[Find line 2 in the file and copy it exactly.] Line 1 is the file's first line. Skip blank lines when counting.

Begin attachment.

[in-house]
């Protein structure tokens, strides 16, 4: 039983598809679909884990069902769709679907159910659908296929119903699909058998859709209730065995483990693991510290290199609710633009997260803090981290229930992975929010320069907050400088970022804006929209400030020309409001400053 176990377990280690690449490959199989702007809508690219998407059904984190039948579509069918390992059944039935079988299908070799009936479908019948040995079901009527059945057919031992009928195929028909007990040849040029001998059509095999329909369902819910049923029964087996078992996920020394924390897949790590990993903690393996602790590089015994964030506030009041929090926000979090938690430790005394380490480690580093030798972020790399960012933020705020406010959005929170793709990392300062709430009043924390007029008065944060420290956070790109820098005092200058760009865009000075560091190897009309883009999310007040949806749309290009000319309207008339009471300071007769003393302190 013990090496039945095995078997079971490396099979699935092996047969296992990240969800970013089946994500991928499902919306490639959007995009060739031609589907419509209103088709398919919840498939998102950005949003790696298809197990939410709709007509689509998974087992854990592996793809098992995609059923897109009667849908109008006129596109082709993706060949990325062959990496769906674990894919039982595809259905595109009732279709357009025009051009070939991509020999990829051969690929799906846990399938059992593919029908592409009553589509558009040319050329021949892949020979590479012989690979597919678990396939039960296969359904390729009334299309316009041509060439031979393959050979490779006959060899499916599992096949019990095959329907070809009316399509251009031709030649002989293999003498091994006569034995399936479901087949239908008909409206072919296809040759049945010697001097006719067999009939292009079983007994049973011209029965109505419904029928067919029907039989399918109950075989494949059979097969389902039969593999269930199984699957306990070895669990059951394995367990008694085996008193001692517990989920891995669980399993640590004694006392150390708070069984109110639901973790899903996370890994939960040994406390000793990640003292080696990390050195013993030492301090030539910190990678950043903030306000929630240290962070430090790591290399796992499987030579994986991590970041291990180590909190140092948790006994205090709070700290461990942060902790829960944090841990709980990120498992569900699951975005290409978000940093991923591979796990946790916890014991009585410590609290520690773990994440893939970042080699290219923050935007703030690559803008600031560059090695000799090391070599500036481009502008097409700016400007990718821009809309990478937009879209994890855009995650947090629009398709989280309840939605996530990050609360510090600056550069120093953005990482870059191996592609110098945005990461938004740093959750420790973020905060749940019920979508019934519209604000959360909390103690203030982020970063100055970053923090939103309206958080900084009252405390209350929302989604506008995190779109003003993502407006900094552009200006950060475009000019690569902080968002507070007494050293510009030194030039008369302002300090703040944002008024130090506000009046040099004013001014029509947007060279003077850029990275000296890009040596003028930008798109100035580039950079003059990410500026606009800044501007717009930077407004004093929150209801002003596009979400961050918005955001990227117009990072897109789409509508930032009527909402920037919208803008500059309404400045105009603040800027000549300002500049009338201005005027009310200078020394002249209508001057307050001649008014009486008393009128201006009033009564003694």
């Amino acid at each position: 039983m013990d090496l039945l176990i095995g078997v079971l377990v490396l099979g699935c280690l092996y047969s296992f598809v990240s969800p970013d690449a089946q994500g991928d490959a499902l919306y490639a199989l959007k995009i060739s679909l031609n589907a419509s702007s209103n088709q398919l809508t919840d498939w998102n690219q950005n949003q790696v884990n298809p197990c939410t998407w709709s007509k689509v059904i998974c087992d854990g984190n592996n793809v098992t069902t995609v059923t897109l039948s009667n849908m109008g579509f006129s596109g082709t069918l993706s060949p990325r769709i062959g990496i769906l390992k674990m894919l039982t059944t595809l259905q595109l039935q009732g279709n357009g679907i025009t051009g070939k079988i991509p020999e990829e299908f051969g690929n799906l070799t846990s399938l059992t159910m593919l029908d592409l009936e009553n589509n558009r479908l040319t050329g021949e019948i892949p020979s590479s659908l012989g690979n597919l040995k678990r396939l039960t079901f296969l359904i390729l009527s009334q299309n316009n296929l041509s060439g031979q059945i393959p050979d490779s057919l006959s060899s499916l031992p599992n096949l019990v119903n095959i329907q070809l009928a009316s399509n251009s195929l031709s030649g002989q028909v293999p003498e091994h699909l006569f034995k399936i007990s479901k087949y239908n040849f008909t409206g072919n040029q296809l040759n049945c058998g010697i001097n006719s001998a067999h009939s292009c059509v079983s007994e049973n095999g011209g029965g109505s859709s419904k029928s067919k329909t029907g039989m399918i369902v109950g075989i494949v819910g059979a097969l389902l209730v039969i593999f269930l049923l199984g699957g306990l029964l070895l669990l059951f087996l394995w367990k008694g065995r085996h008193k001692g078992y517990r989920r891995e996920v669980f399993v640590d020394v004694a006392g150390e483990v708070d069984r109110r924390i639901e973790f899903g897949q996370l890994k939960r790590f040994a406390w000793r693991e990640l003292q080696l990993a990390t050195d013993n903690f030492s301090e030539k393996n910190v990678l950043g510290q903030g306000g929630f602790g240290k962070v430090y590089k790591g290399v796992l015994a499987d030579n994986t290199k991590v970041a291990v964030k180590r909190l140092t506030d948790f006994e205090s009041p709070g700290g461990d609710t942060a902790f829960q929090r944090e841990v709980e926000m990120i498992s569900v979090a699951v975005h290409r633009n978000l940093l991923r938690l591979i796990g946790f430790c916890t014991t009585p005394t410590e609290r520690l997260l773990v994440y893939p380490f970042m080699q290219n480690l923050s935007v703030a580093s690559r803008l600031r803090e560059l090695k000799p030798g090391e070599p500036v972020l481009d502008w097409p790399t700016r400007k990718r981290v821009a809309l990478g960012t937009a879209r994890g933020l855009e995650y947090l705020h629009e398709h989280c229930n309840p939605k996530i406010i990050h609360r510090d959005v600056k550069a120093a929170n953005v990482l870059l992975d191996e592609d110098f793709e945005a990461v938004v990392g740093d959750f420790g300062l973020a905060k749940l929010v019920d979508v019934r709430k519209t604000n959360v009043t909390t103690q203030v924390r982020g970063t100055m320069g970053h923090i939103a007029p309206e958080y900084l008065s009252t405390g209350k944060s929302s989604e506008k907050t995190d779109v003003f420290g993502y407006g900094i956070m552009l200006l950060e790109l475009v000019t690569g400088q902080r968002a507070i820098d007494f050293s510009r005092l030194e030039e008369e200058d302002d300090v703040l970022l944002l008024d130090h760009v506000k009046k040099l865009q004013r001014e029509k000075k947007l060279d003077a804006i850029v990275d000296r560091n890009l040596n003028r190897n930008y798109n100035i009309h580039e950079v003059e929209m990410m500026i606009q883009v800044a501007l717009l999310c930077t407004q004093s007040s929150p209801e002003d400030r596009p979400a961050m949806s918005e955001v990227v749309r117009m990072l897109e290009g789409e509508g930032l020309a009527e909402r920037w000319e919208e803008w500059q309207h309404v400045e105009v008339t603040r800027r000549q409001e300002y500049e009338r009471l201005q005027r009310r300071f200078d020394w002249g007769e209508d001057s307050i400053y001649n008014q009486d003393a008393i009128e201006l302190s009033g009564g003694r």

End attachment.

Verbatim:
């Protein structure tokens, strides 16, 4: 039983598809679909884990069902769709679907159910659908296929119903699909058998859709209730065995483990693991510290290199609710633009997260803090981290229930992975929010320069907050400088970022804006929209400030020309409001400053 176990377990280690690449490959199989702007809508690219998407059904984190039948579509069918390992059944039935079988299908070799009936479908019948040995079901009527059945057919031992009928195929028909007990040849040029001998059509095999329909369902819910049923029964087996078992996920020394924390897949790590990993903690393996602790590089015994964030506030009041929090926000979090938690430790005394380490480690580093030798972020790399960012933020705020406010959005929170793709990392300062709430009043924390007029008065944060420290956070790109820098005092200058760009865009000075560091190897009309883009999310007040949806749309290009000319309207008339009471300071007769003393302190 013990090496039945095995078997079971490396099979699935092996047969296992990240969800970013089946994500991928499902919306490639959007995009060739031609589907419509209103088709398919919840498939998102950005949003790696298809197990939410709709007509689509998974087992854990592996793809098992995609059923897109009667849908109008006129596109082709993706060949990325062959990496769906674990894919039982595809259905595109009732279709357009025009051009070939991509020999990829051969690929799906846990399938059992593919029908592409009553589509558009040319050329021949892949020979590479012989690979597919678990396939039960296969359904390729009334299309316009041509060439031979393959050979490779006959060899499916599992096949019990095959329907070809009316399509251009031709030649002989293999003498091994006569034995399936479901087949239908008909409206072919296809040759049945010697001097006719067999009939292009079983007994049973011209029965109505419904029928067919029907039989399918109950075989494949059979097969389902039969593999269930199984699957306990070895669990059951394995367990008694085996008193001692517990989920891995669980399993640590004694006392150390708070069984109110639901973790899903996370890994939960040994406390000793990640003292080696990390050195013993030492301090030539910190990678950043903030306000929630240290962070430090790591290399796992499987030579994986991590970041291990180590909190140092948790006994205090709070700290461990942060902790829960944090841990709980990120498992569900699951975005290409978000940093991923591979796990946790916890014991009585410590609290520690773990994440893939970042080699290219923050935007703030690559803008600031560059090695000799090391070599500036481009502008097409700016400007990718821009809309990478937009879209994890855009995650947090629009398709989280309840939605996530990050609360510090600056550069120093953005990482870059191996592609110098945005990461938004740093959750420790973020905060749940019920979508019934519209604000959360909390103690203030982020970063100055970053923090939103309206958080900084009252405390209350929302989604506008995190779109003003993502407006900094552009200006950060475009000019690569902080968002507070007494050293510009030194030039008369302002300090703040944002008024130090506000009046040099004013001014029509947007060279003077850029990275000296890009040596003028930008798109100035580039950079003059990410500026606009800044501007717009930077407004004093929150209801002003596009979400961050918005955001990227117009990072897109789409509508930032009527909402920037919208803008500059309404400045105009603040800027000549300002500049009338201005005027009310200078020394002249209508001057307050001649008014009486008393009128201006009033009564003694």